works. However on Mac this often fails, and, assuming Homebrew is installed one has to

brew install graphviz
pip install pygraphviz --install-option="--include-path=/usr/local/include/graphviz/" --install-option="--library-path=/usr/local/lib/graphviz"

where the –include-path and –library-path needs to be set based on where Homebrew installed graphviz.

Optional additional dependencies

Some dependencies of INDRA are only needed by certain submodules or are only used in specialized use cases. These are not installed by default but are listed as “extra” requirements, and can be installed separately using pip. An extra dependency list (e.g. one called extra_list) can be installed as

pip install indra[extra_list]

You can also install all extra dependencies by doing

pip install indra --install-option="complete"


pip install indra[all]

In all of the above, you may replace indra with . (if you’re in a local copy of the indra folder or with the Github URL of the INDRA repo, depending on your installation method. See also the corresponding pip documentation for more information.

The table below provides the name and the description of each “extra” list of dependencies.

Extra list name



BEL input processing and output assembly


Offline reading with local instance of TRIPS system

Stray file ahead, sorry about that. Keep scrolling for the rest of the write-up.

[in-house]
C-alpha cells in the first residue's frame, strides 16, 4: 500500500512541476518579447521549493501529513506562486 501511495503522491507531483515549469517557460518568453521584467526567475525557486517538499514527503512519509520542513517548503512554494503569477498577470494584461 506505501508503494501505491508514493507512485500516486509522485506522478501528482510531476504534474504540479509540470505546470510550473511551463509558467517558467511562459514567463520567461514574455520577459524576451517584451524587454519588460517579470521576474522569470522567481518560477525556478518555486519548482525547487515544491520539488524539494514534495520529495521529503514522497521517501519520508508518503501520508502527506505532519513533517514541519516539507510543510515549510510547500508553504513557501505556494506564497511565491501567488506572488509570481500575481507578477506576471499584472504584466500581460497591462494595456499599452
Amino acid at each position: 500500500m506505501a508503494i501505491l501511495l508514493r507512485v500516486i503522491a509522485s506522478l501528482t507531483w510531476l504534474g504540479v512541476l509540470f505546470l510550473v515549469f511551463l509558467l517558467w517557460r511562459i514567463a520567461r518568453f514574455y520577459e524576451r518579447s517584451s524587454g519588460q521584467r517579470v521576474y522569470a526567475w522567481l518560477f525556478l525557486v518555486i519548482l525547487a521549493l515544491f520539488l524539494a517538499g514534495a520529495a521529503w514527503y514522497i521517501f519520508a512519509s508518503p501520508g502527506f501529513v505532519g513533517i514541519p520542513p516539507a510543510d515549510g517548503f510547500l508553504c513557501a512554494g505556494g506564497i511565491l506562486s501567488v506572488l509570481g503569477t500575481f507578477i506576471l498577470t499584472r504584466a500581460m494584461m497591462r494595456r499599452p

Offline reading with local instance of REACH system


Offline reading with local instance of Eidos system


Genewayas reader input processing


SOFIA reader input processing


BBN reader input processing


SBML model export through the PySB Assembler


Packages for re-grounding and disambiguating entities


Running a local instance of a “RAS machine”


Finding explanatory paths in rule-based models


Accessing AWS compute and storage resources


Assembling into a visualizing Graphviz graphs


Create and display plots

Configuring INDRA

Various aspects of INDRA, including API keys, dependency locations, and Java memory limits, are parameterized by a configuration file that lives in ~/.config/indra/config.ini. The default configuration file is provided in indra/resources/default_config.ini, and is copied to ~/.config/indra/config.ini when INDRA starts if no configuration already exists. Every value in the configuration can also be set as an environment variable: for a given configuration key, INDRA will first check for an environment variable with that name and if not present, will use the value in the configuration file. In other words, an environment variable, when set, takes precedence over the value set in the config file.

Configuration values include:

  • REACHPATH: The location of the JAR file containing a local instance of the REACH reading system

  • EIDOSPATH: The location of the JAR file containing a local instance of the Eidos reading system

  • SPARSERPATH: The location of a local instance of the Sparser reading system (path to a folder)

  • DRUMPATH: The location of a local installation of the DRUM reading system (path to a folder)

  • NDEX_USERNAME, NDEX_PASSWORD: Credentials for accessing the NDEx web service

  • ELSEVIER_API_KEY, ELSEVIER_INST_KEY: Elsevier web service API keys

  • BIOGRID_API_KEY: API key for BioGRID web service (see

  • INDRA_DEFAULT_JAVA_MEM_LIMIT: Maximum memory limit for Java virtual machines launched by INDRA

  • SITEMAPPER_CACHE_PATH: Path to an optional cache (a pickle file) for the SiteMapper’s automatically obtained mappings.